Also, if I simply advertise Site A from Site B in the three locations, the two routers directly connected to Site B and the router in Site A that handles the two Site A -> Site B tunnels, I should be able to get around configuring a default gateway in site A, if I'm visualizing this correctly? –  Oesor Dec 15 '11 at 18:18
    
The router with the MPLS tunnels (A-1) will perform the UCLB, therefore, hosts need to be configured to send traffic to that router. If you want redundancy as well in case that router dies, you can use GLBP to have the routers share an IP with router A-1 being the main holder of that IP. –  Paul Ackerman Dec 15 '11 at 20:12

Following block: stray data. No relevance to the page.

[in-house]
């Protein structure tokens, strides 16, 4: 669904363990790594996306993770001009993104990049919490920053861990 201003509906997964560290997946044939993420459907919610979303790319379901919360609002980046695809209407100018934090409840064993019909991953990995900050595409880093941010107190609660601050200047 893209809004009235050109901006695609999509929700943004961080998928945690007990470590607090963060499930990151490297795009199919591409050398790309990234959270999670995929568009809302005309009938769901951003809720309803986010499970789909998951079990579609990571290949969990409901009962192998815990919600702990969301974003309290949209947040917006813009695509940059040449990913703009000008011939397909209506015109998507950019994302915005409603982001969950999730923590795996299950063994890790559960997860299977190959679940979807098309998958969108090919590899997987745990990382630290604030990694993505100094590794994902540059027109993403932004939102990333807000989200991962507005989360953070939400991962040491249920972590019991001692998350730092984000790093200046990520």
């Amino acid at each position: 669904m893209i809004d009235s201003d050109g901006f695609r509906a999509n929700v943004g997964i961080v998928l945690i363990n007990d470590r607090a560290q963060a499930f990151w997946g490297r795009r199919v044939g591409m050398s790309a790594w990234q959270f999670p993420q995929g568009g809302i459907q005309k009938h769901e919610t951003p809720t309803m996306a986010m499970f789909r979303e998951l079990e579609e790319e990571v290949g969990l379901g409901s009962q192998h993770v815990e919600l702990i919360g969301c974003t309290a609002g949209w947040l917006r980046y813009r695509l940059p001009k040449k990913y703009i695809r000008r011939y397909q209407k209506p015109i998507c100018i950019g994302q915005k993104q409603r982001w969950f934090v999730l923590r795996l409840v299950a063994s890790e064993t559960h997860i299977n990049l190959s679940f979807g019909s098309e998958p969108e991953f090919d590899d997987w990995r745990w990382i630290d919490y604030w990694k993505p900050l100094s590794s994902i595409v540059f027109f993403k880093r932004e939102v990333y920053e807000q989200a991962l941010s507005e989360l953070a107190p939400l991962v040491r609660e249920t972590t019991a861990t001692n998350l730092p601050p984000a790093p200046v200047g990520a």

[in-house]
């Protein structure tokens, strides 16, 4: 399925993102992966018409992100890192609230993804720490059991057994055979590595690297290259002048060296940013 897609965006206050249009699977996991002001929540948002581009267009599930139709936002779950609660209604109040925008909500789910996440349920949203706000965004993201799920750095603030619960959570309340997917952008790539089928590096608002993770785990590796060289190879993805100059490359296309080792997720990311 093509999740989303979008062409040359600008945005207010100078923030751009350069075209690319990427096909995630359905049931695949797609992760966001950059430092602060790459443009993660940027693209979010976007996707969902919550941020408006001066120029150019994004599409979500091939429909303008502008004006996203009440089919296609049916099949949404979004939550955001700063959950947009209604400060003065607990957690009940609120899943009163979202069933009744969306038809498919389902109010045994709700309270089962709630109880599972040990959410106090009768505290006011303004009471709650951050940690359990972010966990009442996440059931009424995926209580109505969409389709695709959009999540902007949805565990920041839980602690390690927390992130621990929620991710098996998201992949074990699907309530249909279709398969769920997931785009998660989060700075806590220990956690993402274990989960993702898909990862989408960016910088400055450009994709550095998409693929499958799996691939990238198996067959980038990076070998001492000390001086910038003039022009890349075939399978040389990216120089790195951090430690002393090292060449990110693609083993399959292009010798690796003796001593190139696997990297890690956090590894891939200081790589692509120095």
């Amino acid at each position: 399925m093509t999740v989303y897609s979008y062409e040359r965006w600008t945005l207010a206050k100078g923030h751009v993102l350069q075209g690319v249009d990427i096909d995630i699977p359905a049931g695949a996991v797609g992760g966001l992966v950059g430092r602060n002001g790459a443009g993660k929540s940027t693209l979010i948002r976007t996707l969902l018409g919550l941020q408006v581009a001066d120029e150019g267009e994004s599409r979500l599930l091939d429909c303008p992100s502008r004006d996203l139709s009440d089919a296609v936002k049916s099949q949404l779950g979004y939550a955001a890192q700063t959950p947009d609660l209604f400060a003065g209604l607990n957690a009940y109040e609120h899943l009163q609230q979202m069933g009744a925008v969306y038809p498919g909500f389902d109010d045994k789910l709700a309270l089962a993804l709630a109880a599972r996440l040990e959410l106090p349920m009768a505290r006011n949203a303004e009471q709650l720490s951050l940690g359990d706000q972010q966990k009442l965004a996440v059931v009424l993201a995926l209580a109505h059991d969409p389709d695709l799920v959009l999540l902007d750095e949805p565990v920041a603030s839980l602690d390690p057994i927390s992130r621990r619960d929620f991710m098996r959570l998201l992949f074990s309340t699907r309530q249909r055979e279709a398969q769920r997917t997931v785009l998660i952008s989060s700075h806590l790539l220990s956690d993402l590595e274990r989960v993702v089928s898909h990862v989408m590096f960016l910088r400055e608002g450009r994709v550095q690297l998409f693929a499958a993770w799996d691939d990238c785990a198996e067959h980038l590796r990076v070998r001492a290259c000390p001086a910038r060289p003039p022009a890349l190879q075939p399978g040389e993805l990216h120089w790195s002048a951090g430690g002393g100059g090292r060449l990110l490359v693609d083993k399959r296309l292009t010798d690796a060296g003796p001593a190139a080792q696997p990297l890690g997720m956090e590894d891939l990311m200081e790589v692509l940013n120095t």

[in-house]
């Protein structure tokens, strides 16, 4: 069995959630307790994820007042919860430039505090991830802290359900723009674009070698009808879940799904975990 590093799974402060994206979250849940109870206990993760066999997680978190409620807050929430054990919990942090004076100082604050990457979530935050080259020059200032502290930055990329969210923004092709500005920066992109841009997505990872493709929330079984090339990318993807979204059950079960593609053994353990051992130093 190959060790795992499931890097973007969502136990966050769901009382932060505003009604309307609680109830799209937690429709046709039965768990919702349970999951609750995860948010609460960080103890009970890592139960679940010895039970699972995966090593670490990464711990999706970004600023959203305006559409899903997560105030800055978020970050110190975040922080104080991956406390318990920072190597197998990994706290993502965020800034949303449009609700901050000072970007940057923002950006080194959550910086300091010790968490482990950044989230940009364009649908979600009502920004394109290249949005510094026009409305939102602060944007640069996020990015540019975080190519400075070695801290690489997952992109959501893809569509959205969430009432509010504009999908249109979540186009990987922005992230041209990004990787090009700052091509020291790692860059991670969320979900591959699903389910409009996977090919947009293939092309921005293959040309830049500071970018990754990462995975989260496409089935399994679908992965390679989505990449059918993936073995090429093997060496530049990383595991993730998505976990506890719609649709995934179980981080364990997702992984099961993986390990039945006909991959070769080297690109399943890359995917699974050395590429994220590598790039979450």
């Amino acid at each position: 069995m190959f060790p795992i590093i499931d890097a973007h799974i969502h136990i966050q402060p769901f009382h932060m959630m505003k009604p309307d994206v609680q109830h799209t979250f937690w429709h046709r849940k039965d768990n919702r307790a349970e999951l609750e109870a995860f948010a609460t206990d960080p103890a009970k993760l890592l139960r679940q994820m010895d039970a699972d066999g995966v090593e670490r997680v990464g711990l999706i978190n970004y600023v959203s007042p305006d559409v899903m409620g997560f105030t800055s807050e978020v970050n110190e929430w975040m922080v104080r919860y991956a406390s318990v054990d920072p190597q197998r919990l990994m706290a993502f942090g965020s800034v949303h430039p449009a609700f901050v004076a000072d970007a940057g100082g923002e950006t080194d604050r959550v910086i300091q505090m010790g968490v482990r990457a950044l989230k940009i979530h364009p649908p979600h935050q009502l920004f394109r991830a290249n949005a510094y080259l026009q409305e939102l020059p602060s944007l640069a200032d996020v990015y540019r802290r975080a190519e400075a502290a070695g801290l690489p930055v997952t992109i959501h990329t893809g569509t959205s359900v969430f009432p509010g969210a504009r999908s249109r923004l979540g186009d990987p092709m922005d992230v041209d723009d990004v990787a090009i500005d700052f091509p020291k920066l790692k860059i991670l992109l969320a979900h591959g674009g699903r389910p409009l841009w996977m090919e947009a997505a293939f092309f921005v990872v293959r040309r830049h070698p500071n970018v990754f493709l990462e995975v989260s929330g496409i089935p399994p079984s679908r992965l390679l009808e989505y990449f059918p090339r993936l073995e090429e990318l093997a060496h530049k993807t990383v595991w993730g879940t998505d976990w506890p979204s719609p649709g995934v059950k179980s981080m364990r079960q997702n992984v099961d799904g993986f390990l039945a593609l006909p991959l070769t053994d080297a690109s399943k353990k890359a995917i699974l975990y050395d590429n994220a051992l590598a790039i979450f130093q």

Not sure about your second comment. If Internet is being fed from Site B, you must configure a default gateway in site A but you can create a second set of MPLS tunnels to send traffic back to site B using both it's routers. –  Paul Ackerman Dec 15 '11 at 20:13
    
So basically, to get the UCLB, all routes need to be announced to flow through a single device, and thus needs to handle all external announcements into the OSPF LSA fabric. These tunnels are simply one-way interfaces from a routing standpoint, and without explicit routing thable entries the routers aren't going to do anything 'magical'. Think I get it, thanks. –  Oesor Dec 19 '11 at 15:47